Only somewhat warmer than mammals, birds’ body temperatures range from 98.6 degrees Fahrenheit for penguins and whip-poor-wills to 104 degrees for most resting birds. Though they live quite different lifestyles, the two groups’ average temperature ranges and overall metabolisms are strikingly comparable.

Both have evolved to work at temperatures that are just a little bit below those at which the essential protein enzymes start to lose their stability, change their shape, and stop working (denature).

Thus, keeping a consistent body temperature is not just a challenge for birds in cold weather; it becomes an even bigger challenge when the air temperature climbs above that of the body. Birds therefore need to prevent overheating and unexpected demise.

Small birds’ relatively broad body surfaces easily absorb external heat (and lose cooling water). Because they seek shelter and become sedentary, songbirds are less common at midday during heat waves. To avoid the noon heat and the denaturation of their proteins in the chilly air of high altitudes, soaring birds, in contrast, may take advantage of thermals, rising packets of warm air.

Why, given the expenses associated with doing so, do birds (and mammals) take on these risks to maintain a high, consistent temperature? Compared to an ectothermal lizard of the same weight that warms to its operating temperature in the sun and cools again at night, a little bird must eat several times more food.

The ability of mammals and birds to be active at night and in cold weather is a clear benefit of their constant temperatures. They are able to enter spaces and engage in activities that are off-limits to reptiles.

The myriad of temperature-sensitive reactions that make up the metabolism can be better coordinated if they are in a generally constant thermal environment, which is another benefit of consistency.

But why are endotherm temperatures (and ectotherm temperatures when they are active) so close to the overheating point? In addition to speeding up chemical reactions, high temperatures also enable crucial physical processes that depend on diffusion to proceed more quickly.

The diffusion of transmitter molecules in nerve synapses is accelerated by heat. A bird can process crucial information and send commands to its muscles more quickly the hotter it is. Birds can respond more quickly as a result. Therefore, high operating temperatures provide obvious benefits for both avian predators and prey;

additionally, unlike hands and other ectotherms, birds do not require the warmth of the sun to reach these temperatures. Additionally, it has been proposed that keeping the brain’s temperature elevated helps with learning and memory.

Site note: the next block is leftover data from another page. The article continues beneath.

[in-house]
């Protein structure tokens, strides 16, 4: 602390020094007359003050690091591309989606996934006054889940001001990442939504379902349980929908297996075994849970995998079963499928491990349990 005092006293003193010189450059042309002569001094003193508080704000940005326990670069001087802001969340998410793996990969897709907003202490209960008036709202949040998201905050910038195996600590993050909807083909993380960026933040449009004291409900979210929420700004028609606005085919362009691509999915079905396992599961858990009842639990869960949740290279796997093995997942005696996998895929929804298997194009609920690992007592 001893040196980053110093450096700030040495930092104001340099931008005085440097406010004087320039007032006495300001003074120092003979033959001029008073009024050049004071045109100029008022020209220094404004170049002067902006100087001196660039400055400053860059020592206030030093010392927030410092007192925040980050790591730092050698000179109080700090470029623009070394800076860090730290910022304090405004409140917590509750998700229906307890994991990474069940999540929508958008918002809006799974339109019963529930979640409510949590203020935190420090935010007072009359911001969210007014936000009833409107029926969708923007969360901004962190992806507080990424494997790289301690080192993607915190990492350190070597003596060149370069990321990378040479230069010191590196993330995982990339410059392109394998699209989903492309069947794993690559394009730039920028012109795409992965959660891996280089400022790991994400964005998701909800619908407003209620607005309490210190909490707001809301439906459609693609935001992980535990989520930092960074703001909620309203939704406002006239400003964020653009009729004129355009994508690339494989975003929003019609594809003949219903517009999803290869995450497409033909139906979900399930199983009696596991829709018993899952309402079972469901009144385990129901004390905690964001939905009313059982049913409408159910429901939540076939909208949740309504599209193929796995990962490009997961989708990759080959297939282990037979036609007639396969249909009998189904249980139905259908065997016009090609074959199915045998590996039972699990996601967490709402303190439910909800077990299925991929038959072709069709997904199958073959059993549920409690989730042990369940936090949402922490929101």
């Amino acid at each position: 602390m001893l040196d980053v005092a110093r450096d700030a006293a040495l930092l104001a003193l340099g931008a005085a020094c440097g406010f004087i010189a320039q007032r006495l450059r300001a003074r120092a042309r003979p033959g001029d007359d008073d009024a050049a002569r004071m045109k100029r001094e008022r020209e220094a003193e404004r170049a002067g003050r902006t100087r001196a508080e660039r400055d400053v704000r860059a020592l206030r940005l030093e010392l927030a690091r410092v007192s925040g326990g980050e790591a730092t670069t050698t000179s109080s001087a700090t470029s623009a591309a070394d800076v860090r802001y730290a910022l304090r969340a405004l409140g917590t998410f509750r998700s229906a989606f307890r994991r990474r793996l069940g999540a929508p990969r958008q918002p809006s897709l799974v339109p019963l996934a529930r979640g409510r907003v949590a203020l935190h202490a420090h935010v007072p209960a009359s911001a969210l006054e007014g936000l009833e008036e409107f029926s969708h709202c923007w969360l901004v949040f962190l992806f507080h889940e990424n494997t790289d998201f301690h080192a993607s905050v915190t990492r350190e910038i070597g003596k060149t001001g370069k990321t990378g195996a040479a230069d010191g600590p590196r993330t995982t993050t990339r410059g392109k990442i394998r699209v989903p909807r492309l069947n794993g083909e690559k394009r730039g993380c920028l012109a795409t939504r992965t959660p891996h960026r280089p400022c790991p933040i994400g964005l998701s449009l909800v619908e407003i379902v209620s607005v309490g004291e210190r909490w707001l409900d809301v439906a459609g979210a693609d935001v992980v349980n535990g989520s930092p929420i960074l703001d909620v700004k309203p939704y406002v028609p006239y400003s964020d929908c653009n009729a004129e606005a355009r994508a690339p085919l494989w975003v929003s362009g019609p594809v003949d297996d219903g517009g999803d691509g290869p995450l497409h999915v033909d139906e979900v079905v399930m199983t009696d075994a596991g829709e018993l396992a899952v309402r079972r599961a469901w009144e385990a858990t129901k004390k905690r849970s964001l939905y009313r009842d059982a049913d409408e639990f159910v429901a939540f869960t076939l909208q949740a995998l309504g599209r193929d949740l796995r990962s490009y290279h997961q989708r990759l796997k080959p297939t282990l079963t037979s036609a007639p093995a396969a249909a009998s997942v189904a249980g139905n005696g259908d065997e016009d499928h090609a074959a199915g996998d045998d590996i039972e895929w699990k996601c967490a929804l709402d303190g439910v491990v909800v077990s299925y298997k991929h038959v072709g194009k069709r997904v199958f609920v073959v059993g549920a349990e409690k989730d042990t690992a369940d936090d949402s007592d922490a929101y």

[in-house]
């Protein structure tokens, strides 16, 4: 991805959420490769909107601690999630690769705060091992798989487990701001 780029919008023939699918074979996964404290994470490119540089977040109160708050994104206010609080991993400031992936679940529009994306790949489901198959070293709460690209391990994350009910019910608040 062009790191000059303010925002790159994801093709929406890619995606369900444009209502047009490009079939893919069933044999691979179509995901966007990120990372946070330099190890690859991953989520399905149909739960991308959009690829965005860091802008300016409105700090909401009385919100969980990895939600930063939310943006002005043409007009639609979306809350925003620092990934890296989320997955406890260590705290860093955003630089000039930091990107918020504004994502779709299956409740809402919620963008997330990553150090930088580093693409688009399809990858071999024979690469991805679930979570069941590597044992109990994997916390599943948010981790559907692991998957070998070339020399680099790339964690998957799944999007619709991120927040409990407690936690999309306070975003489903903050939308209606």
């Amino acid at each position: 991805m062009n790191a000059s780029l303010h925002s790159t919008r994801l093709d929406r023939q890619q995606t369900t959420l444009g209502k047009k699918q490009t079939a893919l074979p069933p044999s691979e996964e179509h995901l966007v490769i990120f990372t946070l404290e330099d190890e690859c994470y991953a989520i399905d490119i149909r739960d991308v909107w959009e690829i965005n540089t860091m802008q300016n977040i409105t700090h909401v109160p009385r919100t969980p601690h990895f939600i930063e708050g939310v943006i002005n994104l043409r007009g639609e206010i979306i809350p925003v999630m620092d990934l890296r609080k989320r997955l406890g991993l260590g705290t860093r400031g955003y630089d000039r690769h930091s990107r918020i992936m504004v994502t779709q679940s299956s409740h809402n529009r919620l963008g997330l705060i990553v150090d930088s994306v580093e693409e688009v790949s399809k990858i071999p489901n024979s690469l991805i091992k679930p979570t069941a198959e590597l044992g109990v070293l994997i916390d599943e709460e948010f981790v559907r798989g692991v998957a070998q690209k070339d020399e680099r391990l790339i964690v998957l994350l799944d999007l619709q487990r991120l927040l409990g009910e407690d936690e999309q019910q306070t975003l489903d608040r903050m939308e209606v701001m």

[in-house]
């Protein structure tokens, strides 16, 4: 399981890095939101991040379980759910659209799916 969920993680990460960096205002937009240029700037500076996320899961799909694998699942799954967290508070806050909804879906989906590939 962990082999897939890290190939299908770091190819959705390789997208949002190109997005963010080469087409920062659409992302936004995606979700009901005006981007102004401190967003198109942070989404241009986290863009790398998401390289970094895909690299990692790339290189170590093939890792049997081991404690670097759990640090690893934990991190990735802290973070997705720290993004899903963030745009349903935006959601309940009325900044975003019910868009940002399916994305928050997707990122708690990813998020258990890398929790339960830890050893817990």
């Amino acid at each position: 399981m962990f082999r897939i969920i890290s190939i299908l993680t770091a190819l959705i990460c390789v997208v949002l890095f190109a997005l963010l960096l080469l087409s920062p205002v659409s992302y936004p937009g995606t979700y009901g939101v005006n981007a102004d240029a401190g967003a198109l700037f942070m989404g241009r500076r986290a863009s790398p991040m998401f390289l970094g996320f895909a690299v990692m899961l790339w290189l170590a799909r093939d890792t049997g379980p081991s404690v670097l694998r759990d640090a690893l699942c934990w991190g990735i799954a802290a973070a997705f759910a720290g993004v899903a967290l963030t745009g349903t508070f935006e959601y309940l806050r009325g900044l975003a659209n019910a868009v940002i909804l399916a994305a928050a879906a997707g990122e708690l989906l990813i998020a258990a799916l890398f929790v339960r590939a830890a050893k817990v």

Urbanisation has become increasingly prevalent during the previous century. Around 150 million people in 1900 resided in cities with a population of 20,000 or more. This represented fewer than 10% of the global populace. According to Akbari et al. (2012), this population has increased to over 2.2 billion, or about 50% of the world’s total. Approximately 80% of Americans today live in metropolitan regions (Heisler and Brazel, 2010).

Rapid urbanisation has led to significant changes in the population, economy, land use, and climate. In order to accommodate the expanding population, the growth and extension of our urban centres necessitate the construction of new roads, buildings, and other man-made constructions,

which leads to the eradication of the natural ground cover and landscape. According to Jiang et al. (2007), this urbanisation of the natural landscape can have significant meteorological effects, creating urban heat islands with elevated air temperatures of 2–8°F,

increased energy needs, and elevated pollution concentrations compared to rural surrounding areas. An example of a typical heat island profile for a city may be found in Figure 1.1.

An example of a typical heat island profile for a metropolitan area is shown in Fig. 1.1.

Global environmental quality is significantly impacted by urban expansion, including air quality, temperature rise, and traffic congestion. According to Santamouris and Asimakopoulos (2001),

building itself is impacted by global changes in urban temperature, energy consumption rate, raw material use, pollution, waste production, conversion of agricultural land to developed land, biodiversity loss, and water shortages.

However, the “urban heat island” is a climate and environmental issue that has arisen as a result of the concentration of anthropogenic activity in metropolitan regions. In order to better understand how urban heat islands emerge and how they effect energy use, this research looks at some of the key components.

1.3 The Study’s Objectives

The goal of this experiment is to determine how animal metabolism affects the urban heat island phenomena in the rural Imo State community of Orji.


The goals of this study are to look into;

The impact of animal metabolism on Orji, Imo State’s urban heat island generation.

Relationship between the time of day and how animal metabolism affects the development of urban heat islands.

the temperature disparities in a rural Imo State centre between an animal farmyard and a vegetative farmyard.


What impact does animal metabolism have on the creation of urban heat islands in Orji, Imo State?

Is there a statistically significant connection between the time of day and how animal metabolism affects the development of urban heat islands?

What variations in temperature are there between the farmyards housing animals and those housing plants in a rural area in Imo State?


H0: The formation of urban heat islands is unaffected by animal metabolism.
H1: The development of urban heat islands is influenced by animal metabolism.

H0: There is no statistically significant connection between the time of day and how animal metabolism affects the development of urban heat islands.
H1: There is a statistically significant connection between the time of day and how animal metabolism affects the development of urban heat islands.


Understanding linked health, economic, and environmental challenges requires an understanding of urban heat island. For accurate comparisons to be made and for effective communication among those involved in researching and mitigating urban heat island, it is crucial to define terms and methods of studies properly.


In this study, the Orji rural community in Imo State’s Urban Heat Island intensity was evaluated. The study is restricted to local farms raising poultry and growing vegetables that provided temperature readings.